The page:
Deportation From Australia
According to a police report, Solon had left her five-year-old son at the Brisbane City Hall childcare facility on 16 February 2001, but did not return to pick him up. Queensland Premier, Peter Beattie revealed on 6 May 2005, that her son, now nine, has been in foster care since.
At 11:47pm on the night of 30 March, ambulance services were called to a park in Lismore, in the far north of New South Wales. They found Solon next to an open drain in the park, suffering from head injuries. She also had difficulty moving her legs. She had most likely sustained these injuries after falling into the drain, although some media reports speculated that she had been in a car accident. To this day she claims she was knocked off a pushbike by a passing car, but the medical view has always been that she was bashed. She was taken to Lismore Base Hospital, where she was treated for her injuries. She was soon moved to the psychiatric ward because she was behaving aggressively towards hospital staff, presumably due to her head injuries. A social worker Guing Coop who visited Solon at the hospital identified that she was of Filipino background, and suspected that she was an illegal immigrant. On this basis the social worker contacted the local branch of the Department of Immigration, Multicultural and Indigenous Affairs.
DIMIA officers first interviewed Solon on 3 May 2001. According to the Comrie report, the officers presumed that Solon was an illegal immigrant, and did not do proper background checks. On 12 July, Solon was transferred from the hospital to DIMIA custody, and taken to a motel in Brisbane. She told the officials that she was an Australian citizen, and did not want to leave the country, however she was ignored. On 17 July, Queensland Police officially listed Solon as a missing person, several months after she had failed to collect her son from childcare. However, this information was not picked up by DIMIA.
A representative from the Philippines consulate in Brisbane visited Solon on 18 July. In the meeting Solon said that she had been married to an Australian man, a Mr Young, but this information was not passed on to DIMIA. The consulate refused to issue Solon with travel documents, because they did not consider her fit enough to travel (she was in a wheelchair at the time), and so DIMIA arranged for a different doctor to visit her. This doctor declared her fit to fly, and signed the medical certificate allowing Solon to be deported. On 20 July Solon was escorted onto a plane by Queensland Police, and flown to Manila. Handed over to Qantas ground staff at the airport, she was eventually taken to a hospice run by the Catholic Church.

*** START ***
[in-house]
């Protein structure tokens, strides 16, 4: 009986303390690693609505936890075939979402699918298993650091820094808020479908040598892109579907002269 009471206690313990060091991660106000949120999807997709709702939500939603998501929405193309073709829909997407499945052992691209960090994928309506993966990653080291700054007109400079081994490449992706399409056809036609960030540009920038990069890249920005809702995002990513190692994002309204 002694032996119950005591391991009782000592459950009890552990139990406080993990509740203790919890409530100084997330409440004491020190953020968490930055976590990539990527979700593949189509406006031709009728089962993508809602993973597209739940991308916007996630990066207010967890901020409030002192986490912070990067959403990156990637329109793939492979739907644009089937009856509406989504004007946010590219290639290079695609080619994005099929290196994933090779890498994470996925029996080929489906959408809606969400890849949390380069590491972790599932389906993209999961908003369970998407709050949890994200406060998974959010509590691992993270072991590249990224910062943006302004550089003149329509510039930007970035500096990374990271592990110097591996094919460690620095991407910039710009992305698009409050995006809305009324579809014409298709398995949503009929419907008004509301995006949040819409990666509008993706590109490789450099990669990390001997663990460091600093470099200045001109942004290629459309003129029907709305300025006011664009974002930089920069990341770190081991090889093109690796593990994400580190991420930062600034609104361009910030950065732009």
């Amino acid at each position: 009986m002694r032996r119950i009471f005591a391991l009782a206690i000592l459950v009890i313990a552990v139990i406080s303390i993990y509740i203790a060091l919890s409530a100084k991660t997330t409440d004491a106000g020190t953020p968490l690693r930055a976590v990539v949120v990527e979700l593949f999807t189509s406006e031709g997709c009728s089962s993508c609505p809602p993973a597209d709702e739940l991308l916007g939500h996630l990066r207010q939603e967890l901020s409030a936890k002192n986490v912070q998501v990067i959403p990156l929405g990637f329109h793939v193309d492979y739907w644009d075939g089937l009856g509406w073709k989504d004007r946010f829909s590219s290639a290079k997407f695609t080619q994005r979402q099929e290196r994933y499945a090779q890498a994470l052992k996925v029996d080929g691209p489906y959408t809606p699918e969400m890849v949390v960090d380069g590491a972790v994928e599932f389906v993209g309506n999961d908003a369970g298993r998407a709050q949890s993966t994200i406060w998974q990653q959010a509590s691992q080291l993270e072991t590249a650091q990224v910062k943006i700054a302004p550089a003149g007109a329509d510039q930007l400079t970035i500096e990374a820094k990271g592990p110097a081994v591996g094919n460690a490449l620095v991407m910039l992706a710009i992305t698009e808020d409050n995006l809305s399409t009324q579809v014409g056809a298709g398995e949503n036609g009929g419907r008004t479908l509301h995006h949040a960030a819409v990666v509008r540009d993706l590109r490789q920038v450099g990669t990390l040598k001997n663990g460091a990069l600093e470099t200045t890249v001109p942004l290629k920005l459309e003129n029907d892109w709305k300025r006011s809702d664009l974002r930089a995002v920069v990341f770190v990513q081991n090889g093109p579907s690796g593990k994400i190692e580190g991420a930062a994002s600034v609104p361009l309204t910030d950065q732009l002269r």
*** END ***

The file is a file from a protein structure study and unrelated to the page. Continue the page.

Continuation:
Read more about this topic: Vivian Solon
Other articles related to "deportation, deportations":
... and Immigrant Responsibility Act of 1996 ("IIRIRA"), deportation proceedings were used to determine whether a person could be deported from the United States ... When IIRIRA took effect in 1997, deportation proceedings were replaced by removal proceedings, though any cases begun before IIRIRA's effective date continue to be processed as ...
... Åneby on March 22, until he was sent back to Møllergata on 25 April, where has kept until his deportation on the MS Monte Rosa 22 May 1941 ...
... A few weeks later, he agreed not to appeal his deportation order if the prosecution agreed not to retry him for the remaining immigration charges ... His wife and three sons returned there voluntarily to meet him, rather than await deportation orders ...
... In 2010 the French government commenced the programme of Roma deportation ... Deportations have been heavily criticised by many bodies ...
Famous quotes containing the word australia:
“I like Australia less and less. The hateful newness, the democratic conceit, every man a little pope of perfection.”
—D.H. (David Herbert)